TWR is simply designed but attractive, with its mix of original art and striking photography. It’s offered as a sophisticated journal examining cultural life and curating ideas that can help explain African societies. Our roots are in Uganda but our ambitions are pan-African, and so we invite contributions from across Africa and the Black diaspora. We want to engage with writers, academics and artists of different nationalities and varying experiences, including and especially those who are not yet famous.
Uganda, like many African countries today, can be said to be in flux, whether it’s religious, political, or whatever else. There are currents everywhere, real or imagined, begging to be explained or deconstructed, including obviously so many political questions. The task of enlightening society today cannot be left to courageous but despairing newspapers, and in their failures or shortcomings a gap has long existed for the entry of an intellectual journal such as this one.
Where others offer news and investigative reporting, we will focus on the exposition of ideas and historical events underpinning daily happenings. TWR shall capture and distil for a wider audience ideas that try to put a finger on the soul of the land, and consequently serve as the principal theorist of whatever animates Ugandans and Africans elsewhere.
TWR will be printed four times a year. Its offerings will include mostly essays but also diaries, memoirs, short fiction, art portfolios, photography, poetry, reviews, obituaries, and dispatches from afar. Each and every piece shall stand on its own, contributing to the curated whole not by mistake but by careful consideration.
TWR’s tone shall be neutral but authoritative, at times provocative but not sensational, sometimes challenging but at all times lucid. Its topics shall range from religion to politics, natural history to music, the social sciences to art and design.
Who can write for TWR? Anyone who brings a thought-provoking piece of prose, poetry, or art. A herdsman in Kashaari who has something to say about the anthropomorphic qualities of the Ankole longhorns as much as a zoologist in Kibaale who thinks humans can learn something from the lives of bats. A priest who may have discovered a new way of seeing things as much as a high-school kid who pens an astonishingly ironic poem. How wishful we are! The only elements we ask of our contributors are honesty, intelligence, authority, and a desire to be understood. Advice to writers? Keep the boring stuff out. Keep the polemics out. You shall not plagiarize.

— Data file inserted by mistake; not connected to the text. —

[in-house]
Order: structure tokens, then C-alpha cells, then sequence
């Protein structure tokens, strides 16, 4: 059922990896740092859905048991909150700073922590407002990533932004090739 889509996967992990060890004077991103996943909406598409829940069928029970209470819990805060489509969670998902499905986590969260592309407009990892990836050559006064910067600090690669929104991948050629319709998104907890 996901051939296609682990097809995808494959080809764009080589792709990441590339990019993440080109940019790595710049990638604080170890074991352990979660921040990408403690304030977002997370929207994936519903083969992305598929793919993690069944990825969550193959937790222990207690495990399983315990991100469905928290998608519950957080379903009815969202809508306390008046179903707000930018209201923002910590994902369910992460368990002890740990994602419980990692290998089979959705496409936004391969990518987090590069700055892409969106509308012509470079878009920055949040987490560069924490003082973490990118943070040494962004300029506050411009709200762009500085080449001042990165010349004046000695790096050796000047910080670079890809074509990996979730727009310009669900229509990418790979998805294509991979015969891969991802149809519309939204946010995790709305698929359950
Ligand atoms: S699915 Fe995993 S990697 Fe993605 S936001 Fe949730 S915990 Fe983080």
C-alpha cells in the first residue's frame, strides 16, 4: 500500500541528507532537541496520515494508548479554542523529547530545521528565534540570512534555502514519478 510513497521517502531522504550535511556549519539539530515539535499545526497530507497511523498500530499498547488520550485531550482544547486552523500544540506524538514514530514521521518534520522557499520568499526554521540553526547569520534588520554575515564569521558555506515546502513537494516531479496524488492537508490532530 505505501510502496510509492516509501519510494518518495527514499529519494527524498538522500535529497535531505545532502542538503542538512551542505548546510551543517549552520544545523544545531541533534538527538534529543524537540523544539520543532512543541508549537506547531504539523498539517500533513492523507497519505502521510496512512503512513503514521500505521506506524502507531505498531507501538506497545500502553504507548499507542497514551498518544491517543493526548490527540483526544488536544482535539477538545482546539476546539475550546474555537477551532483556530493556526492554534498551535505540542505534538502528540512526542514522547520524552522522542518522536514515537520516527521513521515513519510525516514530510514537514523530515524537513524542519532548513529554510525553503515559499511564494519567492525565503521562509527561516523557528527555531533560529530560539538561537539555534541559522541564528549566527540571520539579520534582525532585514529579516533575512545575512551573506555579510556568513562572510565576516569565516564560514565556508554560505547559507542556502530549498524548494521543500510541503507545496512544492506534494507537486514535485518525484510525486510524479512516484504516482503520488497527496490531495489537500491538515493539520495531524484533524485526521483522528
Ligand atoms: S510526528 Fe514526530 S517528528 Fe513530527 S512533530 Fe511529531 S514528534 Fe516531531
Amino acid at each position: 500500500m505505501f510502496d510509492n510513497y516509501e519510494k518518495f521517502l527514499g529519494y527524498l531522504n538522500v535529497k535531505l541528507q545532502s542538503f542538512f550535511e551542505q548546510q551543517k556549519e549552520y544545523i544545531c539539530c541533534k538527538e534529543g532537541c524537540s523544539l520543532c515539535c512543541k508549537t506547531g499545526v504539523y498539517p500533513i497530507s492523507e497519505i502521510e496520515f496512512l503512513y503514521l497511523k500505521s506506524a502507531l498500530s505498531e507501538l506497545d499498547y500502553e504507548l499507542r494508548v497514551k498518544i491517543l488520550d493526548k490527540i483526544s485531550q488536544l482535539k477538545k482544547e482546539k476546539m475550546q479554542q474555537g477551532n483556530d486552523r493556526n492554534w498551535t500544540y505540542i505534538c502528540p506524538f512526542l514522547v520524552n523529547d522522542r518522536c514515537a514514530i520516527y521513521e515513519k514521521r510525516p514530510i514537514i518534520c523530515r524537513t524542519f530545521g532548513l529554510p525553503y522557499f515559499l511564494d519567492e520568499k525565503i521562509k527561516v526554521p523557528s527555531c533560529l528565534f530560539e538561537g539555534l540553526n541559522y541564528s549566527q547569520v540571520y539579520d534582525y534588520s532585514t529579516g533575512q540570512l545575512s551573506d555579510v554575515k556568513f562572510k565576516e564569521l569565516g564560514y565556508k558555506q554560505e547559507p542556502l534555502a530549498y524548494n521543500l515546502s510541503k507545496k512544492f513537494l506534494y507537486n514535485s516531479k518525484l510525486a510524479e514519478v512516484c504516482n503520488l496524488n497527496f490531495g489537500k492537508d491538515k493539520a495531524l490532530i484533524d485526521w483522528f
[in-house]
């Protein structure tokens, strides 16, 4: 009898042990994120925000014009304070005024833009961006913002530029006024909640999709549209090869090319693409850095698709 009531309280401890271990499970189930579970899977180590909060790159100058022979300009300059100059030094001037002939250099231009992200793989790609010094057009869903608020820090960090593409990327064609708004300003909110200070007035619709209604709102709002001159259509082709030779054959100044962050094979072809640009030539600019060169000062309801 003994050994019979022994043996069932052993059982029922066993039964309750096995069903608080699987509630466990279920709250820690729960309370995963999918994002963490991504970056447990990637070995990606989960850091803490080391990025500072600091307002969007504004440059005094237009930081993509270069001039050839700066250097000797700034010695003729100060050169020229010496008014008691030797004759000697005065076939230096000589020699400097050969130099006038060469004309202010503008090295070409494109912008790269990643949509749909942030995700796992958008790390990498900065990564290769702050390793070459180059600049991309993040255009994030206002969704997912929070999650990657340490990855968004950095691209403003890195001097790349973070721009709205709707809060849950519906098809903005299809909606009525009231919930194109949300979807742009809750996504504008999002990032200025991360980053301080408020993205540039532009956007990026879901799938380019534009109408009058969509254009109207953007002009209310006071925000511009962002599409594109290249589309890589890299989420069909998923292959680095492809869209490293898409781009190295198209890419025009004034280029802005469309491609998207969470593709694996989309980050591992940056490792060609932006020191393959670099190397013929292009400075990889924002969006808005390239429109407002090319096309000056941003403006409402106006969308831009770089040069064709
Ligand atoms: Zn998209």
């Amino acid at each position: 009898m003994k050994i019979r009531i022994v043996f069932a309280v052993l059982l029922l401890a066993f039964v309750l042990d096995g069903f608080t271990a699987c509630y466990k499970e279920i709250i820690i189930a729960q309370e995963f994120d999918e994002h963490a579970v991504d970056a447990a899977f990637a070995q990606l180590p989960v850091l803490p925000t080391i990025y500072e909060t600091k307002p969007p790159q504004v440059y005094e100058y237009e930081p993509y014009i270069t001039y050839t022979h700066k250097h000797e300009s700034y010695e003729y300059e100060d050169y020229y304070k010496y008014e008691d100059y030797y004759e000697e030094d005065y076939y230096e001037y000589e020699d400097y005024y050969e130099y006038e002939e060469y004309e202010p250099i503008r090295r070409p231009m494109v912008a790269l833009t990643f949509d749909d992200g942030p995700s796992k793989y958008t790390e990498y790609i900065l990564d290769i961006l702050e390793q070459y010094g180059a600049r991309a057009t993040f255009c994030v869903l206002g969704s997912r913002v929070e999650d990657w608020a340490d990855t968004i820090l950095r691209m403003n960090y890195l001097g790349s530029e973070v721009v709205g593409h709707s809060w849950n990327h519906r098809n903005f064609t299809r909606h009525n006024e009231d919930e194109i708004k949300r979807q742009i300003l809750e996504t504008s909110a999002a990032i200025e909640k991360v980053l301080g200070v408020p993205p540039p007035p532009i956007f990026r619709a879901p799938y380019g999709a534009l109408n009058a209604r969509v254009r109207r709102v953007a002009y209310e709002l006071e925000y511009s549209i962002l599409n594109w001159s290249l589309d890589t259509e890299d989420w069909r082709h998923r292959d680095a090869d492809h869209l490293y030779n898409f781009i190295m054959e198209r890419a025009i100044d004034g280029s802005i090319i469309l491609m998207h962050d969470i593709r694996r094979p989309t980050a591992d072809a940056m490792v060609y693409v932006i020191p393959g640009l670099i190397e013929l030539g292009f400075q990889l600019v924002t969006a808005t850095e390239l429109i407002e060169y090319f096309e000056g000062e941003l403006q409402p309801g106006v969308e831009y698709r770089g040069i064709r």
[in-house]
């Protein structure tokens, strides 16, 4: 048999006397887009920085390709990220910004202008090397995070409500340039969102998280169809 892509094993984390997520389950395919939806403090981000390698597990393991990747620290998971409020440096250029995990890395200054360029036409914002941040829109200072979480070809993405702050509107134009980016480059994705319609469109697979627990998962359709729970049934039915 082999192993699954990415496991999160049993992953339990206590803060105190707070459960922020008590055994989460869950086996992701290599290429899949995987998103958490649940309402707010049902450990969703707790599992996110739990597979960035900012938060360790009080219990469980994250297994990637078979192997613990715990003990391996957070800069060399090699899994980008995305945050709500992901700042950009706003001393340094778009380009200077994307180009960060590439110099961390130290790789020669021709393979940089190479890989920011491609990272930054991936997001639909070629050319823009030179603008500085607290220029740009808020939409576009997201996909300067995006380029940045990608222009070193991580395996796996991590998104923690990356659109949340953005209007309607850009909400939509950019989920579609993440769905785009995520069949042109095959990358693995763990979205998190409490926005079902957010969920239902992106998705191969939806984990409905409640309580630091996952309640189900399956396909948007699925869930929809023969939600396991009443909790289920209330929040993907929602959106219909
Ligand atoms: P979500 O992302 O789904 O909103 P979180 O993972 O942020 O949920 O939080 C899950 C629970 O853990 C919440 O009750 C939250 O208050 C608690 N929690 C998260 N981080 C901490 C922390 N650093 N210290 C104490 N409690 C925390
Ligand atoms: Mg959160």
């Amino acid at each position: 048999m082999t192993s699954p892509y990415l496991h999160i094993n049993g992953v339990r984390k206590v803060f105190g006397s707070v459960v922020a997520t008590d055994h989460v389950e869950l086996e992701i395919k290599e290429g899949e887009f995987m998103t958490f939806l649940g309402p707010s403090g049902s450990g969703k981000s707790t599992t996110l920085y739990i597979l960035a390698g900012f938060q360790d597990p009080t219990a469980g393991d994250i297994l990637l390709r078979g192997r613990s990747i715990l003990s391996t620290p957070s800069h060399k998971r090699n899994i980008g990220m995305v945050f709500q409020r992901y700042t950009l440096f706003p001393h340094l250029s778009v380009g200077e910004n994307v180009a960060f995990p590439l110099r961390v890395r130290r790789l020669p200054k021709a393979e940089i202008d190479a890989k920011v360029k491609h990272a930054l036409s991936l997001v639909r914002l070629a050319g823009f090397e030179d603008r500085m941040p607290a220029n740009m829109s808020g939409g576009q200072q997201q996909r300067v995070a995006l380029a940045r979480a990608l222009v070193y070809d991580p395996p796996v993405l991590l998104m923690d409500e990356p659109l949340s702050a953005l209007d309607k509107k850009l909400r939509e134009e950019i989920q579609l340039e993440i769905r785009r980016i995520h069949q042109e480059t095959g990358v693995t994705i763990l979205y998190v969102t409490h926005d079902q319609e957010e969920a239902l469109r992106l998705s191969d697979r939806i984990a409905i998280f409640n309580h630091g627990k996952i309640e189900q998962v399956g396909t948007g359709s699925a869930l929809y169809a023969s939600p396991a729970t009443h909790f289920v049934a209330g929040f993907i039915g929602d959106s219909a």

TWR is not a platform for drumbeaters, who will be resisted, or partisan hacks, who will be ignored. This journal’s independence shall be fiercely protected, and to that end we aim to be a reader-supported journal. You can support us by subscribing to the journal and, in the process, rid us of all advertising. While we may accept adverts from educational, cultural and scientific organizations in order to support our editorial work, we shall not deal with political organizations and partisan groups of all types.
TWR is published by a non-profit foundation set up mainly to publish TWR, and TWR, to be clear, is a journal produced at the intersection of art and ideas, targeting serious readers who want thoughtful interpretations of historical facts as well as current affairs.
For what do we hope? That you, dear reader, will find in our work something to be grateful for.